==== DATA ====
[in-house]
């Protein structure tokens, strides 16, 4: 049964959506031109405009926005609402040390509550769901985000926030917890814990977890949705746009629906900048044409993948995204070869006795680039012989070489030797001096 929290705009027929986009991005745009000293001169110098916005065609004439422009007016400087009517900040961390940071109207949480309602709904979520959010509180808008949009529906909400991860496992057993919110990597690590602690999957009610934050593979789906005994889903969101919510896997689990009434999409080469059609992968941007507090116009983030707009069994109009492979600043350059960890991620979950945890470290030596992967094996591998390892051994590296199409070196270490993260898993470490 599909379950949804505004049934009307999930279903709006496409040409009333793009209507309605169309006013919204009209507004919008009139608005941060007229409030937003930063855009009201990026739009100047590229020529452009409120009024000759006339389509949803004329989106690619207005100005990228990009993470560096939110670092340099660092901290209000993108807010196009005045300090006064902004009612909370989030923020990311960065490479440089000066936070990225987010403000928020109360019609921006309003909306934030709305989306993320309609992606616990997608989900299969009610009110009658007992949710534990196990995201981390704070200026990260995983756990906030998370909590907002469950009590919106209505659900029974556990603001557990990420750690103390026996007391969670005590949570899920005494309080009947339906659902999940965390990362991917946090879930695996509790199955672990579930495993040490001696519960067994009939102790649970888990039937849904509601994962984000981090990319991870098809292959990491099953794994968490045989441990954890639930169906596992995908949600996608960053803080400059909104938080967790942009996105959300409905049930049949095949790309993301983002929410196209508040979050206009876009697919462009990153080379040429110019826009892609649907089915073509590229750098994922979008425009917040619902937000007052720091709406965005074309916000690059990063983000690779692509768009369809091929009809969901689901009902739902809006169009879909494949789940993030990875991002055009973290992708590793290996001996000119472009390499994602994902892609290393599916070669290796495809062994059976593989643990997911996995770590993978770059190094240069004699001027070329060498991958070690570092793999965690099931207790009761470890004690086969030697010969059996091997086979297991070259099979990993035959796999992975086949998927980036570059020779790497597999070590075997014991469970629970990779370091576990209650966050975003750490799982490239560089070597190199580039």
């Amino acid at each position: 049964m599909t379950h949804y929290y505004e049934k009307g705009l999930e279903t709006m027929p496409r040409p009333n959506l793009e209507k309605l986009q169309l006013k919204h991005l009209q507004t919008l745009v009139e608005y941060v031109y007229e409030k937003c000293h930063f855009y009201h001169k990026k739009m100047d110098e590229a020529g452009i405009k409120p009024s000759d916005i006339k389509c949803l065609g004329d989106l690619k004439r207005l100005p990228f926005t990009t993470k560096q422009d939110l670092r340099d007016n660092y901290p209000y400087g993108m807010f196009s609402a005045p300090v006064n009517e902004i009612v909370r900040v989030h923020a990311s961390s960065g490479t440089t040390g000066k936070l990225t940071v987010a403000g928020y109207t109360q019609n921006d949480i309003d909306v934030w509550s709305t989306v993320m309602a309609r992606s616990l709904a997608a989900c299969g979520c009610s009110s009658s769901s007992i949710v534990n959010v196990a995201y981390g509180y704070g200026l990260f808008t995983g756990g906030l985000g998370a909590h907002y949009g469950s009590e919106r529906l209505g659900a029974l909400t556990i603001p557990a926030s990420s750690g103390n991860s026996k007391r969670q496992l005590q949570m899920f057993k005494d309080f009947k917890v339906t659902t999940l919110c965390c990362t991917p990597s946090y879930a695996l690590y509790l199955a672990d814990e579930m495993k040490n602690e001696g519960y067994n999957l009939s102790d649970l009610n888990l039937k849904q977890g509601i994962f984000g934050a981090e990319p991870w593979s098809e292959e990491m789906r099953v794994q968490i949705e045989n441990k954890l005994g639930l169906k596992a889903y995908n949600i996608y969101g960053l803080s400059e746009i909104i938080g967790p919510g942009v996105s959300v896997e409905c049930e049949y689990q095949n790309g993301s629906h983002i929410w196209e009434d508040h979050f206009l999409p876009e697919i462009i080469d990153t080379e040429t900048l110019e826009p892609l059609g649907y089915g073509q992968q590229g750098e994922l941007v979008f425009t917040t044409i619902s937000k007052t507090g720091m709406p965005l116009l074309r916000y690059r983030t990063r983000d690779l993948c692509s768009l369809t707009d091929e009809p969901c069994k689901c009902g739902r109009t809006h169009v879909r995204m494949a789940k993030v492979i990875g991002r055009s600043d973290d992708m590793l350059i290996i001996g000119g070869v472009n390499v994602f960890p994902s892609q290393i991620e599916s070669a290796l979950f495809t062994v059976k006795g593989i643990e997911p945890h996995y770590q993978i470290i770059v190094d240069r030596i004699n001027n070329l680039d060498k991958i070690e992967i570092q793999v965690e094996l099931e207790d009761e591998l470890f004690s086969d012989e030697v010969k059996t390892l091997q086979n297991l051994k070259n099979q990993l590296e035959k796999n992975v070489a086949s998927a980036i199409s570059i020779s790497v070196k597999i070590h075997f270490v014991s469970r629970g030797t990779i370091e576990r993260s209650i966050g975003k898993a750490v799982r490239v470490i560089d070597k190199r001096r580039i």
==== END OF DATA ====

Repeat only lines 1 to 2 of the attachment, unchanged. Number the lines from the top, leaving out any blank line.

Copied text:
[in-house]
């Protein structure tokens, strides 16, 4: 049964959506031109405009926005609402040390509550769901985000926030917890814990977890949705746009629906900048044409993948995204070869006795680039012989070489030797001096 929290705009027929986009991005745009000293001169110098916005065609004439422009007016400087009517900040961390940071109207949480309602709904979520959010509180808008949009529906909400991860496992057993919110990597690590602690999957009610934050593979789906005994889903969101919510896997689990009434999409080469059609992968941007507090116009983030707009069994109009492979600043350059960890991620979950945890470290030596992967094996591998390892051994590296199409070196270490993260898993470490 599909379950949804505004049934009307999930279903709006496409040409009333793009209507309605169309006013919204009209507004919008009139608005941060007229409030937003930063855009009201990026739009100047590229020529452009409120009024000759006339389509949803004329989106690619207005100005990228990009993470560096939110670092340099660092901290209000993108807010196009005045300090006064902004009612909370989030923020990311960065490479440089000066936070990225987010403000928020109360019609921006309003909306934030709305989306993320309609992606616990997608989900299969009610009110009658007992949710534990196990995201981390704070200026990260995983756990906030998370909590907002469950009590919106209505659900029974556990603001557990990420750690103390026996007391969670005590949570899920005494309080009947339906659902999940965390990362991917946090879930695996509790199955672990579930495993040490001696519960067994009939102790649970888990039937849904509601994962984000981090990319991870098809292959990491099953794994968490045989441990954890639930169906596992995908949600996608960053803080400059909104938080967790942009996105959300409905049930049949095949790309993301983002929410196209508040979050206009876009697919462009990153080379040429110019826009892609649907089915073509590229750098994922979008425009917040619902937000007052720091709406965005074309916000690059990063983000690779692509768009369809091929009809969901689901009902739902809006169009879909494949789940993030990875991002055009973290992708590793290996001996000119472009390499994602994902892609290393599916070669290796495809062994059976593989643990997911996995770590993978770059190094240069004699001027070329060498991958070690570092793999965690099931207790009761470890004690086969030697010969059996091997086979297991070259099979990993035959796999992975086949998927980036570059020779790497597999070590075997014991469970629970990779370091576990209650966050975003750490799982490239560089070597190199580039």